Many solvents can be used as supercritical fluids, but carbon dioxide is the most frequently utilized to extract natural products due to its characteristics such as low cost, high volatility, atoxicity and low critical temperature. High volatility is the most important characteristic of the solvent, which makes possible its use in the extraction of natural products with a high degree of purity in the pharmaceutical and food industries.
Interest in the extraction of vitamins from natural sources has increased in spite of the fact that these vitamins are produced synthetically. So the motivation of this work was to study phase equilibrium between the most important vitamins and supercritical carbon dioxide.
The most important vitamins studied are A, D, E and K. Vitamin A, known as retinol, is a primary polyethylenic alcohol and has a high reactive capacity. It is present in its esterified form in animal tissues, mainly the liver. It is often used in the composition of medicines, due to its anti-inflamatory actions and it is found in liver, cheeses, fishs, eggs and carrots. Vitamin D has two active forms, D2 and D3 which are also known as ergosterol and calecalciferol, respectively. These are derived from sterols and because of this present the same characteristics. They are found at high concentrations in fish liver oils, with the highest concentrations found in shark and tuna fish liver oils.
Vitamin E, known as tocopherol, is an antioxidant agent and is present in concentrations from 13 up to 18% in soybean sludge. Soybean sludge, or deodorized distillated is a by-product of the refining of the soybean oil. This raw material is composed of fatty acids, tocopherols and sterols. The tocopherols are present in the form of four isomers, a , b , d and g , where a is the most powerful as vitamin E and isomer d is present in soybean sludge at higher concentration than the others. Vitamin E is used as an additive in the food industries and is found in eggs, butter, soybeans, peanuts and wheat germ. Vitamin K1 was first isolated from alfalfa and has phytyl side chain consisting of four isoprene units, three of which are fully reduced. Vitamin K1 was first isolated from a plant source, and plants remain a good source of this vitamin.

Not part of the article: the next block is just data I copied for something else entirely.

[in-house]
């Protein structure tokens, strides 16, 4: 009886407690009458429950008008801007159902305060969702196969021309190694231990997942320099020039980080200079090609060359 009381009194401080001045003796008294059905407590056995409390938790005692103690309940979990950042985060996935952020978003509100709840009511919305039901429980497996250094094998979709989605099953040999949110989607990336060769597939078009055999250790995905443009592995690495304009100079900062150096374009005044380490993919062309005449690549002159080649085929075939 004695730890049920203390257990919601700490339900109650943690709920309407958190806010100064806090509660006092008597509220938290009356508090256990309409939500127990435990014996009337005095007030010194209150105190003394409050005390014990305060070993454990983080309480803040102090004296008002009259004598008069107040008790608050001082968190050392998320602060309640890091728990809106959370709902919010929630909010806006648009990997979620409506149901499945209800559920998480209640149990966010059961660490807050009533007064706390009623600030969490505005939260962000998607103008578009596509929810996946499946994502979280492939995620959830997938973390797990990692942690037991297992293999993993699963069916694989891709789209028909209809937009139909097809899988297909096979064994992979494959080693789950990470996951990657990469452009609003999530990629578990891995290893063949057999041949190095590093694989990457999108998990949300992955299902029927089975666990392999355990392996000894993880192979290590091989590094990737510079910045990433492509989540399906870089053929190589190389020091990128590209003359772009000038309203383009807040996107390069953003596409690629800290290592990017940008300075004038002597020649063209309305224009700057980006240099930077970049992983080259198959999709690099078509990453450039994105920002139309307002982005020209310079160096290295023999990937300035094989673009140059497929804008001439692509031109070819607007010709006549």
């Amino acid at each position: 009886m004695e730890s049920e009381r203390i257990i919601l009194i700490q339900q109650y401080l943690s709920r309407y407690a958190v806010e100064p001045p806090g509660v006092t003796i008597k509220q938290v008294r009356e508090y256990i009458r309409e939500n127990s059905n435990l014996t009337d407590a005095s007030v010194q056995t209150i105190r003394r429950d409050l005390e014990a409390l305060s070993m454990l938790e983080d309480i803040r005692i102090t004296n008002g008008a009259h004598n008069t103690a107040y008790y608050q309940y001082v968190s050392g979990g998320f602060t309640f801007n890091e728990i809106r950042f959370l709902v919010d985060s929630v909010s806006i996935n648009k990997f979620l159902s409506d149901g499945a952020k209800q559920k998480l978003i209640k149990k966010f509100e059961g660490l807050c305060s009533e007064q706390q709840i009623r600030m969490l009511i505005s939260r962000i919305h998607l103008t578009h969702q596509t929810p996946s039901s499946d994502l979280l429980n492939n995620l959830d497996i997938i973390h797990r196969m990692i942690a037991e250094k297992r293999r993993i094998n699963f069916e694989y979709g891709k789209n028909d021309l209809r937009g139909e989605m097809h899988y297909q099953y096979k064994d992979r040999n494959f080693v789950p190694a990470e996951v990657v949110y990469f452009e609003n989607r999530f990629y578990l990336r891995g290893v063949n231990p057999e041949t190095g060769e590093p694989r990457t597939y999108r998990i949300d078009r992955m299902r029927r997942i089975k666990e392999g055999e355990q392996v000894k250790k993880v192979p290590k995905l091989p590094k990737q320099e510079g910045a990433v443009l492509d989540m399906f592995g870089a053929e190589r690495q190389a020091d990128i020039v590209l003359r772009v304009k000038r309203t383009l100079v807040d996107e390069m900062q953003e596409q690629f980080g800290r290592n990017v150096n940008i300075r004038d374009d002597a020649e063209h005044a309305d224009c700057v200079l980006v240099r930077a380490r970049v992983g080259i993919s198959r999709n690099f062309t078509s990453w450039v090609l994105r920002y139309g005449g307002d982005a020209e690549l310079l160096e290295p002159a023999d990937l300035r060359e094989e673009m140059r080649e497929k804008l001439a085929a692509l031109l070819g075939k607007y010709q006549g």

Due to the importance of the use of vitamins, the motivation of this work is to study a thermodynamic model with the LCVM mixing rule to predict the phase behaviour of these vitamins with supercritical carbon dioxide under different operational conditions. Knowledge of equilibrium is an essential factor in designing an extraction process like the supercritical extraction that is based on phase equilibrium.
Vitamins are organic compounds required in small amounts in the diets of animals in order to ensure healthy growth and reproduction. Vitamins are essential nutrients because the animal cannot synthesize such compounds in amounts adequate for its daily needs. The absence of a vitamin in the diet, or its poor absorption in the digestive tract, usually produces a disease with characteristic symptons (Conn et al., 1987).